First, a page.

Direct link to Lay Summary Last update: 31.03.2014

Responsible applicant and co-applicants

Employees

Publications

Publication
Smc5/6 Antagonism by HBx Is an Evolutionarily Conserved Function of Hepatitis B Virus Infection in Mammals
Abdul Fabien, Filleton Fabien, Gerossier Laetitia, Paturel Alexia, Hall Janet, Strubin Michel, Etienne Lucie (2018), Smc5/6 Antagonism by HBx Is an Evolutionarily Conserved Function of Hepatitis B Virus Infection in Mammals, in Journal of Virology, 92(16), e00769-18.
Identifying and characterizing interplay between hepatitis B virus X protein and Smc5/6
Livingston CM, Ramakrishnan D, Strubin M, Fletcher SP, Beran RK (2017), Identifying and characterizing interplay between hepatitis B virus X protein and Smc5/6, in Viruses, 69.
Hepatitis B virus X protein identifies the Smc5/6 complex as a host restriction factor.
Decorsière Adrien, Mueller Henrik, van Breugel Pieter C, Abdul Fabien, Gerossier Laetitia, Beran Rudolf K, Livingston Christine M, Niu Congrong, Fletcher Simon P, Hantz Olivier, Strubin Michel (2016), Hepatitis B virus X protein identifies the Smc5/6 complex as a host restriction factor., in Nature, 531(7594), 386-9.
Uncoupling histone turnover from transcription-associated histone H3 modifications.
Ferrari Paolo, Strubin Michel (2015), Uncoupling histone turnover from transcription-associated histone H3 modifications., in Nucleic Acids Research, 43(8), 3972-85.
Independent RNA polymerase II preinitiation complex dynamics and nucleosome turnover at promoter sites in vivo.
Grimaldi Yoselin, Ferrari Paolo, Strubin Michel (2014), Independent RNA polymerase II preinitiation complex dynamics and nucleosome turnover at promoter sites in vivo., in Genome research, 24(1), 117-24.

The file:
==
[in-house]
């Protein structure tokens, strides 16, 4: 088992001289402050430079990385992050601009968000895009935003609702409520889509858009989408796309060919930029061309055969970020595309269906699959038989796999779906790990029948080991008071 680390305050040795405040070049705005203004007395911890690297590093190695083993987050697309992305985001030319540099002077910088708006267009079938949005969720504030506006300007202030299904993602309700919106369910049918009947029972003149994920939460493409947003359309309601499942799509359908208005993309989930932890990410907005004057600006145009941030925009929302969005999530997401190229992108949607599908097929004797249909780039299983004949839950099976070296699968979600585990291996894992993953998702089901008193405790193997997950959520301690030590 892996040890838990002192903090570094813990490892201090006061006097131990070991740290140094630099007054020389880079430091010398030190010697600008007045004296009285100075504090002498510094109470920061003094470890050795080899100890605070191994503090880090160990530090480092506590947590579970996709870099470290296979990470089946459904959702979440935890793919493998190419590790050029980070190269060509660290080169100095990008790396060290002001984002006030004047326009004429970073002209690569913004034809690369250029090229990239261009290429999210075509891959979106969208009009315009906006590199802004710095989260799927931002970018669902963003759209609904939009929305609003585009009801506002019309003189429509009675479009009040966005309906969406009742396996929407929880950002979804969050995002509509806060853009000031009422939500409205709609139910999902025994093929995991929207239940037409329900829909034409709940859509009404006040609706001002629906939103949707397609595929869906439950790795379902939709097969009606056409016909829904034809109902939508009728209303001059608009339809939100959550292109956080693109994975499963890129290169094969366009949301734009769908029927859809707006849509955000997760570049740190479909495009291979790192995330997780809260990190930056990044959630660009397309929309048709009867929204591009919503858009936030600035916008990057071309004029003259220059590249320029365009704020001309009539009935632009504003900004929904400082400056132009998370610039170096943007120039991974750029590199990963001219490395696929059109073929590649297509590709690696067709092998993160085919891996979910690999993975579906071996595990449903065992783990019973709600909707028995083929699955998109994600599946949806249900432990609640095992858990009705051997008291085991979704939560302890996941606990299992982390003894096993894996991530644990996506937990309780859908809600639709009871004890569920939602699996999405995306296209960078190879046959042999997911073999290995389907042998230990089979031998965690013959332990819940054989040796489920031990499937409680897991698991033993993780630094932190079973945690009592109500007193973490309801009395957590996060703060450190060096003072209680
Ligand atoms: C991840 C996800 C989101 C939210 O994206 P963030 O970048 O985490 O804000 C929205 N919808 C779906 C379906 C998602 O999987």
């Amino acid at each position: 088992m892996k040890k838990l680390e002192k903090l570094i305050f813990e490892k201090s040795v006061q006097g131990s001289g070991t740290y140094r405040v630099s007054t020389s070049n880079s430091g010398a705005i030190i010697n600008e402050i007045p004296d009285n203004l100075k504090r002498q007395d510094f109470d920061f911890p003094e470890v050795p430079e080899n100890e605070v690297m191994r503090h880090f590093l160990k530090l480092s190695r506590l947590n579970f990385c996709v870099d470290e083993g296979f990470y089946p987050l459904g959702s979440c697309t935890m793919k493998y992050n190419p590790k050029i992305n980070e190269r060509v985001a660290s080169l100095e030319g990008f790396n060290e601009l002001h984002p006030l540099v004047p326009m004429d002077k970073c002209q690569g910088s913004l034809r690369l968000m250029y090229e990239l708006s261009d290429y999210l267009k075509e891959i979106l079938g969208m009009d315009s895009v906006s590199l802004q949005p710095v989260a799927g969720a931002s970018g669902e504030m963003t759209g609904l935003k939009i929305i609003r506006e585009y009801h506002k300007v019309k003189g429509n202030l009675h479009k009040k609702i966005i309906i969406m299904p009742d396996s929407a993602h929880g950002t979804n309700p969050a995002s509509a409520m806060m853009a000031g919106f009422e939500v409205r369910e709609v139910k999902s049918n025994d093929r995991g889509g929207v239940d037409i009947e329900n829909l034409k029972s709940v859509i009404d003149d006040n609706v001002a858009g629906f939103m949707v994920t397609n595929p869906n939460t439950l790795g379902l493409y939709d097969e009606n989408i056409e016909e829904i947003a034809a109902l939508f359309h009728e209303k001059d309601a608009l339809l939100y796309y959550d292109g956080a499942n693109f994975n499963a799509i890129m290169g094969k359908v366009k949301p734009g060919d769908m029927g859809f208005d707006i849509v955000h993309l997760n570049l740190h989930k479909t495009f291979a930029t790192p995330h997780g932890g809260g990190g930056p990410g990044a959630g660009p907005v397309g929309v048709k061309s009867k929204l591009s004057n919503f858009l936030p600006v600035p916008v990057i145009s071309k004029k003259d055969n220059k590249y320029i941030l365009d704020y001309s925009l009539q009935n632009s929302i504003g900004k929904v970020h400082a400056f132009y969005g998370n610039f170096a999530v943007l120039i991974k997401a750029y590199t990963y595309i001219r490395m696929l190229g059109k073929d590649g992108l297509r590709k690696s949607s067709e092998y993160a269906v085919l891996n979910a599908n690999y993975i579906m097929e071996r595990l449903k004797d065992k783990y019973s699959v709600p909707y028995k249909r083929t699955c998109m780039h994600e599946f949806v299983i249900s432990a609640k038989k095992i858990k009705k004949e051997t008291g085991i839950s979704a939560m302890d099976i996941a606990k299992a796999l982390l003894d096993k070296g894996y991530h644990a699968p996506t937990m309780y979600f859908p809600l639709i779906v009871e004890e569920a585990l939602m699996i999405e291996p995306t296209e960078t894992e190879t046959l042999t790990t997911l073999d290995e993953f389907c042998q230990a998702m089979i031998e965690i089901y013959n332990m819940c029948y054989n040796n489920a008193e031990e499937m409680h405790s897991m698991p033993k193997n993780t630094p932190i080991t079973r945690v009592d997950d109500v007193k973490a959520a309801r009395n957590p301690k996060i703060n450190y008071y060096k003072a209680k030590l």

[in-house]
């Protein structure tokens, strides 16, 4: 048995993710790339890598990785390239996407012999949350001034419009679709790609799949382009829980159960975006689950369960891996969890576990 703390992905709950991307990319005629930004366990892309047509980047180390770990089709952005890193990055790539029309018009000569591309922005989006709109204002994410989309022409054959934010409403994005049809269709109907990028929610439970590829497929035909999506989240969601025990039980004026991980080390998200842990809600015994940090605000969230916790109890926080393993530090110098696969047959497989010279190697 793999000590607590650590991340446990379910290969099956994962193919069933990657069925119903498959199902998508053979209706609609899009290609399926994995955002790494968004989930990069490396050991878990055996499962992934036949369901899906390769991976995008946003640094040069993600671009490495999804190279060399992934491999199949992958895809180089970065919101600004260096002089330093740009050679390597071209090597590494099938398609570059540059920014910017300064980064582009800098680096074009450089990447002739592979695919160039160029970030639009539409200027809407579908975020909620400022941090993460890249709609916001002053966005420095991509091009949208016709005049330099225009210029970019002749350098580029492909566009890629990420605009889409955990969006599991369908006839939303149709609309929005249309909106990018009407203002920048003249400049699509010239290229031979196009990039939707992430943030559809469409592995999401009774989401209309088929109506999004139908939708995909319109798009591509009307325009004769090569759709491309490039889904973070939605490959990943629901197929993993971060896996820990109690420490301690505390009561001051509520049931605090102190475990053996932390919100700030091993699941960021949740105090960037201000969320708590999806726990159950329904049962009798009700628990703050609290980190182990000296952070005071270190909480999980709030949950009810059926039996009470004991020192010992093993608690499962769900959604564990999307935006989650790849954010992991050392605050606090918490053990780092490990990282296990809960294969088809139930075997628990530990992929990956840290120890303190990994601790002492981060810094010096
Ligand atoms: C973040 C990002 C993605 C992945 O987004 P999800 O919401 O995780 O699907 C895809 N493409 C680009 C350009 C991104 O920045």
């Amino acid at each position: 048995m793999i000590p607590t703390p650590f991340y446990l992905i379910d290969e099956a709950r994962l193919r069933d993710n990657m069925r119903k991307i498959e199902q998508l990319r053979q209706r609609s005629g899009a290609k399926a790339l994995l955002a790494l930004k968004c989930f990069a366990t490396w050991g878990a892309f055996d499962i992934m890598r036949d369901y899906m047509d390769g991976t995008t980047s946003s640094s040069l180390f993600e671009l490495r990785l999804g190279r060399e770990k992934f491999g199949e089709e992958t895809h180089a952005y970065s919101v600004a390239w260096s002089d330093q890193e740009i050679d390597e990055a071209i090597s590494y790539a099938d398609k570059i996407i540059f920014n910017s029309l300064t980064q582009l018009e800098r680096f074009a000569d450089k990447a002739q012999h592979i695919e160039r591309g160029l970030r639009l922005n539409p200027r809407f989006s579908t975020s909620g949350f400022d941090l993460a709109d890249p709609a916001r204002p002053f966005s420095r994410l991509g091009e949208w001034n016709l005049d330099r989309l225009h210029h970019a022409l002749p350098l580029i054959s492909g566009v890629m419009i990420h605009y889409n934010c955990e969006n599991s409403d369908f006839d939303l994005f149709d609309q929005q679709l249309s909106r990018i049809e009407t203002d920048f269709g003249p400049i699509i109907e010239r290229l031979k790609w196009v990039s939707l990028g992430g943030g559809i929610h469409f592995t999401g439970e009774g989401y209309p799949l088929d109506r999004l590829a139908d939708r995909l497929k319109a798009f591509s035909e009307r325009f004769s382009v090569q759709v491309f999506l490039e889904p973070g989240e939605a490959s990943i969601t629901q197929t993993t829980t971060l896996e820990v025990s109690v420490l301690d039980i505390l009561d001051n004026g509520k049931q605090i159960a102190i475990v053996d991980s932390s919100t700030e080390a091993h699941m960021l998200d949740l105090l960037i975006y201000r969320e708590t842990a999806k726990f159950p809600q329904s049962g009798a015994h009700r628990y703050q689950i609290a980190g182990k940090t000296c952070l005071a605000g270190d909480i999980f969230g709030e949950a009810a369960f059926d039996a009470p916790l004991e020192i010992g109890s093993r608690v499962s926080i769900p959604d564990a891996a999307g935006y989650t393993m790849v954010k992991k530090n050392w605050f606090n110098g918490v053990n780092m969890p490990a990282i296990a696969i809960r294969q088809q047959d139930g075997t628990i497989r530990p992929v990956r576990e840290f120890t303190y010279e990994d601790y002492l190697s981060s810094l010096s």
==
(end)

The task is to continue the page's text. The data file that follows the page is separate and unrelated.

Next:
Collaboration

Group / person Country
Types of collaboration
Dr. Olivier HANTZ France (Europe)
- in-depth/constructive exchanges on approaches, methods or results
- Publication
Gilead Sciences United States of America (North America)
- Publication
- Industry/business/other use-inspired collaboration

Communication with the public

Communication Title Media Place Year
Media relations: radio, television Journal télévisé de 12h45 RTS Western Switzerland 2016

Associated projects

Number Title Start Funding scheme
175781 The Smc5/6 complex as an antiviral restriction factor: how does it work and how does hepatitis B virus fight back? 01.10.2017 Project funding (Div. I-III)
175781 The Smc5/6 complex as an antiviral restriction factor: how does it work and how does hepatitis B virus fight back? 01.10.2017 Project funding (Div. I-III)
127384 Part I: Dynamics of Histone Exchange and Epigenetic Modifications during Transcription in vivo Part II: Hijacking of the DDB1 Ubiquitin Ligase by the HBV X Protein: What Role during Infection and Associated Liver Cancer? 01.10.2009 Project funding (Div. I-III)